In 1993 I already had considered to use a pen-computer instead of a PC and a separate digitizing tablet. Available models, however, had low display readability, were slow, and expensive.
In 1996, fast pen-computers with color-displays, wireless networking technology, multimedia abilities and good support by Microsoft Windows became available.
I decided to refine the Quality-of-Life-Recorder, and to support both low-budget hardware (mouse, touch-screen) and most modern interfaces (pen-computer, computer control via EEG analysis).
The new Quality-of-Life-Recorder featuring AnyQuest for Windows
I started to program this shareware software package in 1996. Much documentation is included, so here are only a few core features:
Universal platform for electronic patient questionnaires, integrated questionnaire editor to let all paper questionnaires go electronic easily, supported answers include discrete, linear scale and free text answers, Windows colors and fonts supported, digitized sound support (talking or musical questionnaire), complex result calculation, immediate configurable printout generation (including longitudinal graphs), easy data export to statistical software, standardized data storage format, multiple concurrent studies on one computer supported, networking support, interfaces to databases, card readers, barcode readers, tumor documentation software, practice management software, clinical information systems...
The software supports a large variety of hardware, but does not need anything special. It seamlessly plugs into your existing computer environment, and patients can fill in electronic questionnaires without training.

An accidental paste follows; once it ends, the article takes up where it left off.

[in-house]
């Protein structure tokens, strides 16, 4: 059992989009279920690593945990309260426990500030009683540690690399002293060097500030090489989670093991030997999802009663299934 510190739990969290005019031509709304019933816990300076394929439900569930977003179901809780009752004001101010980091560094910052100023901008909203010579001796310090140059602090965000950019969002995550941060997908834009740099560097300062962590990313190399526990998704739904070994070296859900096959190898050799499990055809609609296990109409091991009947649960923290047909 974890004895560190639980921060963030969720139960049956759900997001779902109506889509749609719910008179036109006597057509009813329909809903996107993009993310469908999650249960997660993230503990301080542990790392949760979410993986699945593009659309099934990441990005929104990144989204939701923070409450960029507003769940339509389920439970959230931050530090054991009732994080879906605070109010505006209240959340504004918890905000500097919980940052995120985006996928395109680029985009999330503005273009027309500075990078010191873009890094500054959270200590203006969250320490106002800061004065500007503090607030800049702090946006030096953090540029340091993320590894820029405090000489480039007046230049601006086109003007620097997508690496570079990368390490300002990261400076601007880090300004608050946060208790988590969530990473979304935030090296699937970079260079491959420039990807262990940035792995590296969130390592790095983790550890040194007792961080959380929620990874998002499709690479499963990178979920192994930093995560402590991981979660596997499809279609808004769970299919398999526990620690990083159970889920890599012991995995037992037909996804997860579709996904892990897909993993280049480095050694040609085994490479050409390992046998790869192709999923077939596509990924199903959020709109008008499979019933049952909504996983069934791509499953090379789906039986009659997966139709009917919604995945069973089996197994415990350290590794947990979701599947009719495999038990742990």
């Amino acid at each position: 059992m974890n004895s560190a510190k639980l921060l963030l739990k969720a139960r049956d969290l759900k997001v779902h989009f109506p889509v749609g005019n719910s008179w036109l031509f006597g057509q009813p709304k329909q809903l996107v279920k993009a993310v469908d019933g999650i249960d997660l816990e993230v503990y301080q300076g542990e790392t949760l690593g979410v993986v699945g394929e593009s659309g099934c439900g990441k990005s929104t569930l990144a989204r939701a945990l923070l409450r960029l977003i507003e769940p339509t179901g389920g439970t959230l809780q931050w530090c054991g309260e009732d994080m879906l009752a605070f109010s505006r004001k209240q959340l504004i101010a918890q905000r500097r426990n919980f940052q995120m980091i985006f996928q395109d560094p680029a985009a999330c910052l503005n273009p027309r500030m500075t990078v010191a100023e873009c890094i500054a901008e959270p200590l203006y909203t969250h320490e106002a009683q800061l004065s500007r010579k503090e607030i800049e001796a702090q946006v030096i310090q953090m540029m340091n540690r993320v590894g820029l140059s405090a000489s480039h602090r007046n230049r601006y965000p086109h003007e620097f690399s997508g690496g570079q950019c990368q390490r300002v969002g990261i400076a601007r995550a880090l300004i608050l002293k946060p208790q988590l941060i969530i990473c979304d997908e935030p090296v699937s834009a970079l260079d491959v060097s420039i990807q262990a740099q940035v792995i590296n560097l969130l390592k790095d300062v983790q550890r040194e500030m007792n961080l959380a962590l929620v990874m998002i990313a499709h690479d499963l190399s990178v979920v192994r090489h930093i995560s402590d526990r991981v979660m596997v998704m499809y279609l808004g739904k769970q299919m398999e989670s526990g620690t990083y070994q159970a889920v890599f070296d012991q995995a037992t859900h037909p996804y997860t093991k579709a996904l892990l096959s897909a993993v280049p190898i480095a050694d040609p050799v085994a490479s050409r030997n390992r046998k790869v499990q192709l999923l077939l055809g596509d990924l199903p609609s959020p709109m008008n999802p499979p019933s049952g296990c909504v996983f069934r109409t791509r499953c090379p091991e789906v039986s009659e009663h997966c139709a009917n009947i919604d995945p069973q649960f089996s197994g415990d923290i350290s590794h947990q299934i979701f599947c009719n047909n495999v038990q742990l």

To try it out, you can download it from the software library on this Web site.
1993: The original Quality-of-Life-Recorder
This system was derived from a solution which allowed physicians to operate their practice management software without a keyboard. The graphically designed paper questionnaire lies on a very flat digitizer tablet. Patients use it almost like paper and pencil: They read a question, and mark one of the answers printed next. For patients, this makes no big difference to what they already know, no training is required. The important difference for the researcher is, that a PC immediately processes the answers. Test results are always complete and immediately available.
In a primary study run in 1993 at the University of Ulm, 622 patients of 624 who were asked to use the system, agreed and used it successfully. In a second study in 1994, we could show that routine standardised quality of life assessment is possible for all patients of an out-patient clinic: During 4 weeks, 1120 patients filled in the electronic version of the EORTC QLQ-C30 while only 13 disagreed to participate in the quality of life assessment (not filling in a paper questionnaire either). The resulting compliance was 99%. Together, these were 96% of all eligible patients. Their age distribution resembled the German demographic curve, including patients older than 80 years.
The system was very well accepted by both hospital staff and patients.